‘Hey babe, thanks for coffee. So cute.’


‘Yeah, I felt amazing after coffee and remembered we had paint left over from the bathroom? I figured we could touch up the walls in here.’


‘Yeah! Did you get your snacks? 2pm right?’

She knew. She knew and she moved the TV anyway. I couldn’t look at her. The betrayal sliced at my core. Where had I gone wrong? The coffee? Getting up too early? Should I have woken her by shouting ‘RUGBY’?

‘Want your beers in the fridge?’

Oh no, she wasn’t winning like that. I shot her a look.

‘Stuart, what’s up?’

Oh Kate. What is up, pray tell. I despair at the carnage masquerading as a living room. When Kate chooses to decorate, we decorate. I stay out of decisions, opting for noises like ‘yeah I like that’, ‘like that magazine you saw?’ or ‘no, nothing like your mother’s’. When it came to painting walls, she would debate whole color spectrums before ultimately reaching the same outcome. There it sat in front of me, betrayal in a shade of white.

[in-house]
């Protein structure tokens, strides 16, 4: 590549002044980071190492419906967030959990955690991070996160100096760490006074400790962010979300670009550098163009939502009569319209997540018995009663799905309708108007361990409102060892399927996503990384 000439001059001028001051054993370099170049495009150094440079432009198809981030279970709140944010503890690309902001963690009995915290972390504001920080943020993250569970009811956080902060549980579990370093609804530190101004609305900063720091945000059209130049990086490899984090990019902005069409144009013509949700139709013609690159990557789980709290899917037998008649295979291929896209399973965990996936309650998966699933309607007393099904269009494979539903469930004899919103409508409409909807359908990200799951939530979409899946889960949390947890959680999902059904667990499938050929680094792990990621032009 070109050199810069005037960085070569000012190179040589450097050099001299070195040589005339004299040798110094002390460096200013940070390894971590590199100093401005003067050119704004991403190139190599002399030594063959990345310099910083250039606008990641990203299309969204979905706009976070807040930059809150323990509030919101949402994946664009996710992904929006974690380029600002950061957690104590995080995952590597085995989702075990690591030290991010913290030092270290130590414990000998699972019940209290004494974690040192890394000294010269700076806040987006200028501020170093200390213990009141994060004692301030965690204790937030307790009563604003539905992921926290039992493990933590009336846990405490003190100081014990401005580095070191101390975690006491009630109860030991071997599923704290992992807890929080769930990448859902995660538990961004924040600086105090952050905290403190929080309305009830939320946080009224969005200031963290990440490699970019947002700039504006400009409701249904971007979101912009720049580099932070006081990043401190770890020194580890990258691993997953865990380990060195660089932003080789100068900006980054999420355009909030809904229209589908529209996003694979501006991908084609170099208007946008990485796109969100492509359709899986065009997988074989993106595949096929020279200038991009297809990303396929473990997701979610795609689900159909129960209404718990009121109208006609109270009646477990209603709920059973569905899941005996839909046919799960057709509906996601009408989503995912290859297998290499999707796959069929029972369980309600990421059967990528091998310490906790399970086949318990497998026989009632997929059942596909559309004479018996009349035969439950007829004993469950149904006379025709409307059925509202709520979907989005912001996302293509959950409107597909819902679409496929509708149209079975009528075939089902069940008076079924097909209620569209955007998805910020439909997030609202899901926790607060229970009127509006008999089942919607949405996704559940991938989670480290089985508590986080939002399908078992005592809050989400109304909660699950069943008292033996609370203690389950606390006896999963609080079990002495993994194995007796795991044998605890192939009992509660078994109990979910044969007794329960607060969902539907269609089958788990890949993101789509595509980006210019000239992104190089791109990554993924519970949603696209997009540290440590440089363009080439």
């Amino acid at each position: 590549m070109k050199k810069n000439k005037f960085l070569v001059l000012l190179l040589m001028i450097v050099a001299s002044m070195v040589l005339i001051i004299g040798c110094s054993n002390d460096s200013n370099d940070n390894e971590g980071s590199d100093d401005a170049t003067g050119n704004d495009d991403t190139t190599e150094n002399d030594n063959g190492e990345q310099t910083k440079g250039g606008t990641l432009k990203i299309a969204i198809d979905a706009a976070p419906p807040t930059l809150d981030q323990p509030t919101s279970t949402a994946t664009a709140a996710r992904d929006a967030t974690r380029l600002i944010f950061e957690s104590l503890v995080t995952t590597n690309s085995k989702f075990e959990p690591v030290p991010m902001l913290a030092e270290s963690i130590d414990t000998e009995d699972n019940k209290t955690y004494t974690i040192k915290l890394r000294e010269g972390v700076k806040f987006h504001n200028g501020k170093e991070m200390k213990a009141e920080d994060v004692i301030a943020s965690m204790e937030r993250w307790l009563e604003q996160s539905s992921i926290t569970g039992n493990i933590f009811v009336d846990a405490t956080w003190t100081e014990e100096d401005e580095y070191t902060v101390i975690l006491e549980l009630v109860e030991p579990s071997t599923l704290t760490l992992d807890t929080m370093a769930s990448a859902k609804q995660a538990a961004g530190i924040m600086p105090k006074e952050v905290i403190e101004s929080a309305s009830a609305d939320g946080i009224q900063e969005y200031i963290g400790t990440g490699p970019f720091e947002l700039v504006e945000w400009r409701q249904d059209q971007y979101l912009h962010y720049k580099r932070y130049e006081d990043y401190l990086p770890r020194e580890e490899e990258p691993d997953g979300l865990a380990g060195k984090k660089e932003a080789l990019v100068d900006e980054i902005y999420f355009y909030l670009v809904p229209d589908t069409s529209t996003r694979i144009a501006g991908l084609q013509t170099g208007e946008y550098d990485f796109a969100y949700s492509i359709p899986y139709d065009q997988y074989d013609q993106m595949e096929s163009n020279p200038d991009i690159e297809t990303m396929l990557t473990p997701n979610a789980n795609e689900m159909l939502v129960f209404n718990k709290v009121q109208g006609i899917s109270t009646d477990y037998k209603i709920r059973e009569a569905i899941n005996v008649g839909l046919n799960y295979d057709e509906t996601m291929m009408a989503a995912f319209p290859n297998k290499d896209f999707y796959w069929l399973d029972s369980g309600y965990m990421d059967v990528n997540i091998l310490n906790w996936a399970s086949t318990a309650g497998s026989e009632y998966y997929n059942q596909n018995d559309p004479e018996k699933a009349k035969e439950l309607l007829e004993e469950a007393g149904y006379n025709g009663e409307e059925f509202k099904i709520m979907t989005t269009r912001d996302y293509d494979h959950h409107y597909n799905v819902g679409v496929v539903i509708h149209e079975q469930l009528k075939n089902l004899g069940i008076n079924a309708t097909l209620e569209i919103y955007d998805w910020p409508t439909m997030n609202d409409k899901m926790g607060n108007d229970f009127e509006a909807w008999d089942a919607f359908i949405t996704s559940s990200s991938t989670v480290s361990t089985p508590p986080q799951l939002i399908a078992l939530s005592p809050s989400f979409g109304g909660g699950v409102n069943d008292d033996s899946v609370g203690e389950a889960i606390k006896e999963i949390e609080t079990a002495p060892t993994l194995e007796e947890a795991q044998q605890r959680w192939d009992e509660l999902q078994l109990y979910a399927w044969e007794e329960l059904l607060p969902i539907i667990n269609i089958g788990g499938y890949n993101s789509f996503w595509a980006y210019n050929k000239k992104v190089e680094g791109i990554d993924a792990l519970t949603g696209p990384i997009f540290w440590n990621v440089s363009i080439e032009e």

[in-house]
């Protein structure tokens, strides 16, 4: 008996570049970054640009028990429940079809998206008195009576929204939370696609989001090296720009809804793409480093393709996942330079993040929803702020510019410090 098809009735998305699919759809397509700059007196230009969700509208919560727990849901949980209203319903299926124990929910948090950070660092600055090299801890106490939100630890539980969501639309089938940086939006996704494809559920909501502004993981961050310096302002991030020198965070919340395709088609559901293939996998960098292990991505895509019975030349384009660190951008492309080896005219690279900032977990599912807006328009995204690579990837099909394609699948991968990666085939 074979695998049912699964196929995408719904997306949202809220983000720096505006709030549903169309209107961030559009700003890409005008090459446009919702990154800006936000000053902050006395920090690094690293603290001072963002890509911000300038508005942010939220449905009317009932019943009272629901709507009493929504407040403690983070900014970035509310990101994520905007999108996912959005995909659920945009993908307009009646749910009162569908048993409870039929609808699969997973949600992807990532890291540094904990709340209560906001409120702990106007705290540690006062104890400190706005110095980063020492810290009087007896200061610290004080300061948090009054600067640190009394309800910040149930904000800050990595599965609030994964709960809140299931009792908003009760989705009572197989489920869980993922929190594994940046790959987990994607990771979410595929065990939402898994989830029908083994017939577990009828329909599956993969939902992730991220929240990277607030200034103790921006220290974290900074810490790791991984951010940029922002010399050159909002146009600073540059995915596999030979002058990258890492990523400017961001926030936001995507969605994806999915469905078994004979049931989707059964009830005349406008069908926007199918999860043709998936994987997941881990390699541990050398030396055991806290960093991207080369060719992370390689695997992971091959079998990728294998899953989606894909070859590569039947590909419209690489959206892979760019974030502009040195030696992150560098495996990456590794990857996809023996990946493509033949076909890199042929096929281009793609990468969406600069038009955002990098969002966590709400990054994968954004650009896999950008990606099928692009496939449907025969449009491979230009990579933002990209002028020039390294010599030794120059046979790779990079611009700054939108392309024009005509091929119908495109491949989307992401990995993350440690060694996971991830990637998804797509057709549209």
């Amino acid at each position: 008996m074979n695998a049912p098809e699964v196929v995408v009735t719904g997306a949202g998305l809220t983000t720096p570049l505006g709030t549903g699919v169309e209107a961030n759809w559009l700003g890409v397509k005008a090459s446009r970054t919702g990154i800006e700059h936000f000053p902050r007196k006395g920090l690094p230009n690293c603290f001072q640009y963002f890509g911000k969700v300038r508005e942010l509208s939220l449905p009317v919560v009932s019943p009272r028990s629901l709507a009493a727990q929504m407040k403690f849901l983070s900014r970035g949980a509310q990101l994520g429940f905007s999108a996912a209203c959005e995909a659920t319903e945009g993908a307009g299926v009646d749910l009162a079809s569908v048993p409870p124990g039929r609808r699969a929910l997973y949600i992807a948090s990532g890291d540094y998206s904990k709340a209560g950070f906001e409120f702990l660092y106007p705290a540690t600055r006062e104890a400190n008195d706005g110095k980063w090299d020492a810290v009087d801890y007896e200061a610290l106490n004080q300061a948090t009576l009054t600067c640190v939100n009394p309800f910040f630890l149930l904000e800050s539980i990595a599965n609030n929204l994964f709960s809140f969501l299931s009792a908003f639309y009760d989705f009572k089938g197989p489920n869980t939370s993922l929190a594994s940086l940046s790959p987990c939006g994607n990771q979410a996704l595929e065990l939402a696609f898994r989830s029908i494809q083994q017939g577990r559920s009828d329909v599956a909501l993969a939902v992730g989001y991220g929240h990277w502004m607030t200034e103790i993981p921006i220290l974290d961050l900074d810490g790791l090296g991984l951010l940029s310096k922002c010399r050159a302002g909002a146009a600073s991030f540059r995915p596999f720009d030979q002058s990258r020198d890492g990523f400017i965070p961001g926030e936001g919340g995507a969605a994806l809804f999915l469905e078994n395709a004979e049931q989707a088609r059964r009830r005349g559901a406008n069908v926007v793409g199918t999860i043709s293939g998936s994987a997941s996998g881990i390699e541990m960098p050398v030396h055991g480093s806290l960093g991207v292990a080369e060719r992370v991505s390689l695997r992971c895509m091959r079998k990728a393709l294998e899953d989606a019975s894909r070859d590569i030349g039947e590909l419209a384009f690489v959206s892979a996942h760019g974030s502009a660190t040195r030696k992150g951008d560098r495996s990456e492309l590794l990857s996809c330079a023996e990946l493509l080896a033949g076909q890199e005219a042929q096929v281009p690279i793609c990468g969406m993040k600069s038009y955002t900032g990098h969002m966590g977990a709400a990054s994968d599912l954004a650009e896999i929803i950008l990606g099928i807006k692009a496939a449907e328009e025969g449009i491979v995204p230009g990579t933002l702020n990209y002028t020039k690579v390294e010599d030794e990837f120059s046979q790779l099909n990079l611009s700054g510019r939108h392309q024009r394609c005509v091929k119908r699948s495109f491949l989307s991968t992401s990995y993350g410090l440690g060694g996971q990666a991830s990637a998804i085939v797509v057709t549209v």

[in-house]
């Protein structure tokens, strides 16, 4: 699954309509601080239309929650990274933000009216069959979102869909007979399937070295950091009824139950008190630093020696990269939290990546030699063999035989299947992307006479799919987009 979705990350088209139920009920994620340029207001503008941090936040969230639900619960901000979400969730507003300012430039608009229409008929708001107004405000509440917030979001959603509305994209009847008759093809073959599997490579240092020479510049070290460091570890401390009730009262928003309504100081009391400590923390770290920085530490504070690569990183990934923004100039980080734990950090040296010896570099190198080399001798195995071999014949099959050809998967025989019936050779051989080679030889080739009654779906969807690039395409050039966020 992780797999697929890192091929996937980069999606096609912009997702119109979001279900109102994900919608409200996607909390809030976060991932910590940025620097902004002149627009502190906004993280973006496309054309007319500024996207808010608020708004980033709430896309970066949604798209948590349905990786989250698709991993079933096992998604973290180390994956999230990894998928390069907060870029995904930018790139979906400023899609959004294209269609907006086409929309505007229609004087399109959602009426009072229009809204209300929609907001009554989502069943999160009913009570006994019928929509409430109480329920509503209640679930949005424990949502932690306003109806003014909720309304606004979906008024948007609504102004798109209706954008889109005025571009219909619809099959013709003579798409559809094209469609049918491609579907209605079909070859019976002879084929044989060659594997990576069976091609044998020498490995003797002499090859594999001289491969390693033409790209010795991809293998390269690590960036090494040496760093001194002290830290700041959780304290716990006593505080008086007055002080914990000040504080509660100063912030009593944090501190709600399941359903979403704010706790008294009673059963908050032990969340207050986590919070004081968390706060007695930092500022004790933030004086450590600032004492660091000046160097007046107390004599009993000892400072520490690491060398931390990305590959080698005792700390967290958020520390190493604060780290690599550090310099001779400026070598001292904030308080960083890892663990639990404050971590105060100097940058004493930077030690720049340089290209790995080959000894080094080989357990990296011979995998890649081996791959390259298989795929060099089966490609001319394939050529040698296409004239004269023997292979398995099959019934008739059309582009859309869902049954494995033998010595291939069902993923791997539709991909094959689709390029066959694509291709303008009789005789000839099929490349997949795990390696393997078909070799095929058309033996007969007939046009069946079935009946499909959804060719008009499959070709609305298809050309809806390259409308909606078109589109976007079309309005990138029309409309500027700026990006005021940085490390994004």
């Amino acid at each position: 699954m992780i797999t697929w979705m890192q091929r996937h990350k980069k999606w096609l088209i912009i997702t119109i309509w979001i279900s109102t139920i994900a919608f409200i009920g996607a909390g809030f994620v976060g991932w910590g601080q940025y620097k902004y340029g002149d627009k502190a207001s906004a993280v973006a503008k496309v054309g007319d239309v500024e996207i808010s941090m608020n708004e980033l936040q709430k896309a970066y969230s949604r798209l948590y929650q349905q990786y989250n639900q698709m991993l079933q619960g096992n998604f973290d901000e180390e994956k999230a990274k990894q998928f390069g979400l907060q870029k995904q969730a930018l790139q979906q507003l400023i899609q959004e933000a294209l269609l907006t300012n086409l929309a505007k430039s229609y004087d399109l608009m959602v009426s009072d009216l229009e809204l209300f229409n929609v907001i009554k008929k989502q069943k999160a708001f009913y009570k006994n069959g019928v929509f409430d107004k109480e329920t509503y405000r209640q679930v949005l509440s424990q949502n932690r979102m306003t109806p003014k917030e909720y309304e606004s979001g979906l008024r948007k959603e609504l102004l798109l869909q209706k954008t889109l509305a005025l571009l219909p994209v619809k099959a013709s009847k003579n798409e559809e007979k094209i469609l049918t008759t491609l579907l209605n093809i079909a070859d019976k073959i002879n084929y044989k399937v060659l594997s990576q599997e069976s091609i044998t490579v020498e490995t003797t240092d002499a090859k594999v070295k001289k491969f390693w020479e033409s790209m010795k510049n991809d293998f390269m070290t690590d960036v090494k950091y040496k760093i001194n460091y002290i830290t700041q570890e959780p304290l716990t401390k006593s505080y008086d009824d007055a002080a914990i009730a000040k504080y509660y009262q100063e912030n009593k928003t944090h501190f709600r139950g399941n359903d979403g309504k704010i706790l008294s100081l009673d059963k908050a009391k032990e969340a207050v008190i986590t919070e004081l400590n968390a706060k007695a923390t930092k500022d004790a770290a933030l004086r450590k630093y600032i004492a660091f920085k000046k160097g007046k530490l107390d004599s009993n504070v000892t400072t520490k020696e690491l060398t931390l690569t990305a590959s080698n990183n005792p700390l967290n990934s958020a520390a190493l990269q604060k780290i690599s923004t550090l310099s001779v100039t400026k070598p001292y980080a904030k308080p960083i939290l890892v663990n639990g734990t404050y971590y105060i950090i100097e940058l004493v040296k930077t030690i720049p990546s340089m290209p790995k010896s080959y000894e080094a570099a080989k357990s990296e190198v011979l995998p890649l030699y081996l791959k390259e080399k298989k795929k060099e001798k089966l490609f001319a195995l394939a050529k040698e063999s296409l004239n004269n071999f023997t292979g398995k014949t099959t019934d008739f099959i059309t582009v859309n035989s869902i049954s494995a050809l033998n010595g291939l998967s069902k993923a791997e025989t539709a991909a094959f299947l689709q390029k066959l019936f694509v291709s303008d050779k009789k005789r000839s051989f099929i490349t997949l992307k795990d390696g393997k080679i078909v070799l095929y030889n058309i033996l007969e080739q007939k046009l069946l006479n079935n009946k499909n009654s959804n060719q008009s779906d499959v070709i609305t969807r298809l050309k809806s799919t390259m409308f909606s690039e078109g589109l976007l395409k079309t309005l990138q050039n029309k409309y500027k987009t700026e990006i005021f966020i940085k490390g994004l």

Resistance was futile. Kate chirped at me about throw cushions but as I pulled on my painting jeans, the ones I saved for when she decided we were painting, I wasn’t listening. I was taller than Kate by a fair few inches meaning I could reach to the ceiling. That would save us valuable time.

‘What wall first?’

‘Sorry? Oh, you want to help? I can do it! It’s your Saturday, you should rest.’

‘Kate, what walls would you like done?’

‘If you’re sure…’

2 hours 41 minutes. Didn’t this demon understand we didn’t have time for this? Kick off waited for no man.

‘I guess we could start off with the back wall. I’ll do the roller and you use the brush?’

I ignored her and went for the roller. I would be faster. ‘White yeah?’ It was best to check in case there was some decal I didn’t know about. Once confirmed that the white walls were to be made more white, I sloshed paint into the tray and went to town. I cursed our marriage. Wasn’t it part of our vows? In sickness and in health, apart from when the rugby is on.